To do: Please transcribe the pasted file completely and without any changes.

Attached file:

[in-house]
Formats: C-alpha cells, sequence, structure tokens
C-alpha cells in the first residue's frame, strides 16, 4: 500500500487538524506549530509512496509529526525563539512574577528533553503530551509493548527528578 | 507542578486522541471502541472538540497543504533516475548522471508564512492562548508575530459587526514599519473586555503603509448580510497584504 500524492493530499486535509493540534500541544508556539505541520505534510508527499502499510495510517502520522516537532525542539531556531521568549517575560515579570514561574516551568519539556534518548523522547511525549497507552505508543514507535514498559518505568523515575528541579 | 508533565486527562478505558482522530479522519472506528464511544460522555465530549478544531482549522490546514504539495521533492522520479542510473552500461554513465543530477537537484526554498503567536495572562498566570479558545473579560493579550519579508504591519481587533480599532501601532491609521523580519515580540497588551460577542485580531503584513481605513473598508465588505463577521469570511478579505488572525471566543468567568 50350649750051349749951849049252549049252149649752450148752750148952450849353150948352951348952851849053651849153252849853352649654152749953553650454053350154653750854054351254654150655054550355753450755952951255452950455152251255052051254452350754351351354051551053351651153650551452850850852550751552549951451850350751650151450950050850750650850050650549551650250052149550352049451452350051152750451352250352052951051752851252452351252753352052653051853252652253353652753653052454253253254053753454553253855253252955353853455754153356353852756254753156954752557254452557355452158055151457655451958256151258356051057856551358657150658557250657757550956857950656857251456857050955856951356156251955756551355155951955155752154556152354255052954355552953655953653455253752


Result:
[in-house]
Formats: C-alpha cells, sequence, structure tokens
C-alpha cells in the first residue's frame, strides 16, 4: 500500500487538524506549530509512496509529526525563539512574577528533553503530551509493548527528578 | 507542578486522541471502541472538540497543504533516475548522471508564512492562548508575530459587526514599519473586555503603509448580510497584504 500524492493530499486535509493540534500541544508556539505541520505534510508527499502499510495510517502520522516537532525542539531556531521568549517575560515579570514561574516551568519539556534518548523522547511525549497507552505508543514507535514498559518505568523515575528541579 | 508533565486527562478505558482522530479522519472506528464511544460522555465530549478544531482549522490546514504539495521533492522520479542510473552500461554513465543530477537537484526554498503567536495572562498566570479558545473579560493579550519579508504591519481587533480599532501601532491609521523580519515580540497588551460577542485580531503584513481605513473598508465588505463577521469570511478579505488572525471566543468567568 50350649750051349749951849049252549049252149649752450148752750148952450849353150948352951348952851849053651849153252849853352649654152749953553650454053350154653750854054351254654150655054550355753450755952951255452950455152251255052051254452350754351351354051551053351651153650551452850850852550751552549951451850350751650151450950050850750650850050650549551650250052149550352049451452350051152750451352250352052951051752851252452351252753352052653051853252652253353652753653052454253253254053753454553253855253252955353853455754153356353852756254753156954752557254452557355452158055151457655451958256151258356051057856551358657150658557250657757550956857950656857251456857050955856951356156251955756551355155951955155752154556152354255052954355552953655953653455253752